One of the leading issues leading to decreased mirror lifetime is that debris contamination and buildup of debris on the surface of the primary mirror optics that comes from the use of both Sn and Li in GDPP or LPP. This debris generation leads to a decreased reflectivity from the added material thickness and increased surface roughness that contributes to scattering. In order to overcome this issue, it is important to understand the implantation of debris material into the optic material matrix and the subsequent diffusion of this debris within the mirror matrix. This change in composition and surface morphology can dramatically affect reflectivity and mirror lifetime. A multifunction test stand was built to investigate this mirror lifetime issues that arise from the use of both Li and Sn. Through the use of both a Li+ ion beam, electron beam evaporator for Li and Sn deposition, and a quartz crystal microbalance to study both lithium implantation and sputtering at various incident ion energies, angles, quantity of debris, and mirror temperatures, the problem of Li generated debris was investigated. Subsequent surface analysis via SEM, XPS, AFM, and TOF-SIMS, were used to study the resultant mirror material properties of composition, diffusion, and surface roughness leading to a better overall understanding of the mirror contamination issue. Preferential Li diffusion through a ruthenium capping layer was seen depthwise into the mirror matrix with minimal radial diffusion while the mirror sample was at room temperature. However, at an elevated temperature, enhanced surface radial diffusion of lithium and segregation in the capping layer was seen with minimal diffusion into the underlying mirror matrix. In conjunction with study of the contamination mechanism, the use of a secondary plasma was investigated as a way to prevent degradation and clean the mirror optics so as to extend the lifetime with no interference to the source or other components. Through the use of a helium helicon plasma, it was possible to induce lithium evaporation and break up of clusters that form on the surface. The plasma parameters were measured using a RF-compensated Langmuir probe to yield electron temperature and density while the sample mirror material was at various temperatures and voltage bias. It was shown that in situ plasma cleaning of optics is a valid method towards achieving improved mirror lifetime. For Sn optics cleaning, the use of halide etching to readily transport Sn off the surface was successfully demonstrated. Ar and Cl plasma and other gas mixtures demonstrated selective etch rate for Sn versus mirror materials of SiO 2, Mo, Si, and Si 3N 4 and it is possible to set a scheme such that Sn debris is preferentially sputtered while leaving the mirror material undisturbed and yielding a long lifetime for the optics.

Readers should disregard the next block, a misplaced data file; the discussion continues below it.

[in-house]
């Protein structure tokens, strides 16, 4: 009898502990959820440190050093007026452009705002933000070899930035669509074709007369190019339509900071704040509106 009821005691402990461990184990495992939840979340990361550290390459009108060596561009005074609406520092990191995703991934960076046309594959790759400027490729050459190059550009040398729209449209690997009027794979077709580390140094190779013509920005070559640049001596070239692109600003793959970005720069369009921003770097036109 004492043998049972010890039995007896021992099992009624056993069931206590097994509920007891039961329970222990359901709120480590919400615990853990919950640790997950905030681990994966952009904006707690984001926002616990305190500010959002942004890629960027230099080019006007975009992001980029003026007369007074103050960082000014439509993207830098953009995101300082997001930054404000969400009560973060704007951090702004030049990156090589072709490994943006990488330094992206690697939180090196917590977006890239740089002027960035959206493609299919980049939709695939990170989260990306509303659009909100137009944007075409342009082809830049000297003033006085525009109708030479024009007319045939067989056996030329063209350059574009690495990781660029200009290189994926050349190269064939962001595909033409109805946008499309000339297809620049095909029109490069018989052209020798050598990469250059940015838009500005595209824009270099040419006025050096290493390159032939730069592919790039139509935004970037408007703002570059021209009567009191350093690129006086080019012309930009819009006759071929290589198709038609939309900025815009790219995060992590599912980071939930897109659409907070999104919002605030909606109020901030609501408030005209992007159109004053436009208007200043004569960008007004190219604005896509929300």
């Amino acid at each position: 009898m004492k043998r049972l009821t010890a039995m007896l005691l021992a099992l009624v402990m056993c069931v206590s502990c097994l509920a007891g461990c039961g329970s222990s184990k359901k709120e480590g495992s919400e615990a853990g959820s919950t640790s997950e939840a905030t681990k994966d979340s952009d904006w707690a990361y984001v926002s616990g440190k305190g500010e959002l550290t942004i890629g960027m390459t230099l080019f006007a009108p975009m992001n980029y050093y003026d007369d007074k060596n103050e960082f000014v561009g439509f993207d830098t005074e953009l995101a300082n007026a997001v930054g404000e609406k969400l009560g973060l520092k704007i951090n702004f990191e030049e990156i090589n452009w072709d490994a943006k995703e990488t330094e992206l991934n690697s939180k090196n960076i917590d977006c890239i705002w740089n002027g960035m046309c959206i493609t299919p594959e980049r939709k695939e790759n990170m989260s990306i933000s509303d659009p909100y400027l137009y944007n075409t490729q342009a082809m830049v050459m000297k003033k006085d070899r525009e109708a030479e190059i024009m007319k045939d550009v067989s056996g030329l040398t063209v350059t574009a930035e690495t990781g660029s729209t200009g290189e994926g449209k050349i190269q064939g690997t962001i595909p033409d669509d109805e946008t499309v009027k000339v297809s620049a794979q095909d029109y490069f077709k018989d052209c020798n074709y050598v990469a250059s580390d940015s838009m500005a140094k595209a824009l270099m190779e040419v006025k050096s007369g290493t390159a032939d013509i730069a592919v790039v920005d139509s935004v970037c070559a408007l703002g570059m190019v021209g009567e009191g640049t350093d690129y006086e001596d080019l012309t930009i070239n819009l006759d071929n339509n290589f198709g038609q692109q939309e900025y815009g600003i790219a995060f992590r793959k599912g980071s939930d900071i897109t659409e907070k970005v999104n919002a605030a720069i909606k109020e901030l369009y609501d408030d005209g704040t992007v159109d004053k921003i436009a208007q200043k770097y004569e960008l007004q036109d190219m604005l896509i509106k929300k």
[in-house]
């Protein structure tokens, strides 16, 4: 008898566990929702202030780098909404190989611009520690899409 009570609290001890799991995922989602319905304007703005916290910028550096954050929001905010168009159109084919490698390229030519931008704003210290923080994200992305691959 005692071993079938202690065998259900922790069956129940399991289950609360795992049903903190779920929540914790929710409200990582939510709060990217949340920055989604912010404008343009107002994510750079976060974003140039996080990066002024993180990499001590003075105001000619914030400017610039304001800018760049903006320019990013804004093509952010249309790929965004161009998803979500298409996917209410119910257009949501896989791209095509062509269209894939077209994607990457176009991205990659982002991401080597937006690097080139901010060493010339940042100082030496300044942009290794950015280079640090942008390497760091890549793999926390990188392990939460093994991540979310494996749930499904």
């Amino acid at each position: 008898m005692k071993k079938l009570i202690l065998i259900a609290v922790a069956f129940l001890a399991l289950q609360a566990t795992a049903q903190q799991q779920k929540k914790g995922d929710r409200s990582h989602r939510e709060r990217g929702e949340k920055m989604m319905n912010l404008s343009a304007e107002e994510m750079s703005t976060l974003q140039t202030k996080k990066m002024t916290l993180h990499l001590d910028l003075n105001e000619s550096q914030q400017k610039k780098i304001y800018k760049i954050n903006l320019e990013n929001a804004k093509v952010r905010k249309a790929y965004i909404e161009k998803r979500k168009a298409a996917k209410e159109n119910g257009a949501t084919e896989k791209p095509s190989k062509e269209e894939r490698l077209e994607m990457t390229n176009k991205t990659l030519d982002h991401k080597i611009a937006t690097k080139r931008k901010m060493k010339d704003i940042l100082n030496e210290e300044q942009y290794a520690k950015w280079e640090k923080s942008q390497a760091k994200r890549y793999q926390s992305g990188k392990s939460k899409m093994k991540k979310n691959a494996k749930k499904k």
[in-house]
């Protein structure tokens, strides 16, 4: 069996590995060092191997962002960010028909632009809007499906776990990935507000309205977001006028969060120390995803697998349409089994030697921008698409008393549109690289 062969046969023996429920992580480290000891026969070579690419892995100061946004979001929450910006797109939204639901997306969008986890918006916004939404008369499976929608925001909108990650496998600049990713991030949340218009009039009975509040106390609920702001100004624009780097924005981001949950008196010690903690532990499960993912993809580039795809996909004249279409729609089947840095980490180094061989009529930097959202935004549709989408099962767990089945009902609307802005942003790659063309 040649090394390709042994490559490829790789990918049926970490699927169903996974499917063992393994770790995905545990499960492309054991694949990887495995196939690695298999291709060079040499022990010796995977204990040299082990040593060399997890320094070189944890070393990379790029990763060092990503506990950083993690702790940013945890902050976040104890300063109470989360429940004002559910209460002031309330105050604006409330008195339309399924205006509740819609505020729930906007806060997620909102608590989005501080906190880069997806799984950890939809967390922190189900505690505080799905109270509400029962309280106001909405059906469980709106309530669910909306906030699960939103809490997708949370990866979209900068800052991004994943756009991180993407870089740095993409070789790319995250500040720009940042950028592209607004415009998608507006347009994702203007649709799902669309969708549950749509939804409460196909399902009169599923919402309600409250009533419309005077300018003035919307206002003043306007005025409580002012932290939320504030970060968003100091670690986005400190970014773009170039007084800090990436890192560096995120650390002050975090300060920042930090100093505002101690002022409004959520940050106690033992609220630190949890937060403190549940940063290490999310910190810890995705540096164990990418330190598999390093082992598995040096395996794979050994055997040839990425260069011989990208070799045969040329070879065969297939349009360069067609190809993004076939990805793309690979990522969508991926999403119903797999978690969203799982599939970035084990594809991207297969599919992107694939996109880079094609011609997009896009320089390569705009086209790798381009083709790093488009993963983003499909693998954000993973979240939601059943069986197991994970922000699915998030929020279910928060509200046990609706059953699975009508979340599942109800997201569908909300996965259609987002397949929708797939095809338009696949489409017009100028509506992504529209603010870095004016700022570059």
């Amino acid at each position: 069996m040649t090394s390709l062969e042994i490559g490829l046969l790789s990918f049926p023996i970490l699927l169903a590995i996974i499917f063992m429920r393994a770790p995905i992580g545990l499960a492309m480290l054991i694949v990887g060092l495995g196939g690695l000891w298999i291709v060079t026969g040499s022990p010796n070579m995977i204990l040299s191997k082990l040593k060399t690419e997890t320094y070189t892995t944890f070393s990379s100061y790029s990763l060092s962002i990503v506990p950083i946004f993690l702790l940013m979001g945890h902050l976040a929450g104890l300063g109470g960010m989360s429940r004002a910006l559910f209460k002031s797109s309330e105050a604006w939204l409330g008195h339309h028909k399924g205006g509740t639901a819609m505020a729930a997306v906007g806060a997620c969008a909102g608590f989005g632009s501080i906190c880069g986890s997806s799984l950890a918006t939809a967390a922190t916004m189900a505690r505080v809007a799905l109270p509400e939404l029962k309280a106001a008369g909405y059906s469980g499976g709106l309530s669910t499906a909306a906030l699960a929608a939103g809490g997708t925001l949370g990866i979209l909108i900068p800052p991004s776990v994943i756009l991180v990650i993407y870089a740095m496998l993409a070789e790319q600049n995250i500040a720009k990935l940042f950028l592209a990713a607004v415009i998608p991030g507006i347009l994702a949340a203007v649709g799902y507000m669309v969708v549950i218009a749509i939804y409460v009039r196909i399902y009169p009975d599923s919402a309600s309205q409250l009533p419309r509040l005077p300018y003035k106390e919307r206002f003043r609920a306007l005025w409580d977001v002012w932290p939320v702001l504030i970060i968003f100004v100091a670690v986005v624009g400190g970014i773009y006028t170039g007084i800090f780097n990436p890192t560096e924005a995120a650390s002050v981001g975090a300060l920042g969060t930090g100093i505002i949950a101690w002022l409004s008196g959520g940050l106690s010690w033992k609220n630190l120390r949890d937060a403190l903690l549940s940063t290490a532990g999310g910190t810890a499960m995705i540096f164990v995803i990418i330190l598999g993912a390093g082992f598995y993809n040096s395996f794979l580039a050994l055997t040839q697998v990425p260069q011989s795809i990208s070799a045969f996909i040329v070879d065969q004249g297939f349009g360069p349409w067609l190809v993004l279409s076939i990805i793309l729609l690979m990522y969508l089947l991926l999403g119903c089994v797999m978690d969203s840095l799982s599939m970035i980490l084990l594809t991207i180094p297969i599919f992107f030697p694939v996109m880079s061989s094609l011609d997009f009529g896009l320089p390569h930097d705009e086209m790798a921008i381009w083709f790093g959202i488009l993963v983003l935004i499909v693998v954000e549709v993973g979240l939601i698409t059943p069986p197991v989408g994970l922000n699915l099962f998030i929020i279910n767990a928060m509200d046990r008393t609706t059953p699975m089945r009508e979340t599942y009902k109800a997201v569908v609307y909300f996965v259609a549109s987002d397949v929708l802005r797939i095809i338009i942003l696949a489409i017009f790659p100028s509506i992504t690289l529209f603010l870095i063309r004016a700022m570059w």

|Original language||English (US)|
|Number of pages||12|
|Journal||Progress in Biomedical Optics and Imaging - Proceedings of SPIE|
|State||Published - Sep 19 2005|
|Event||Emerging Lithographic Technologies IX - San Jose, CA, United States|
Duration: Mar 1 2005 → Mar 3 2005
ASJC Scopus subject areas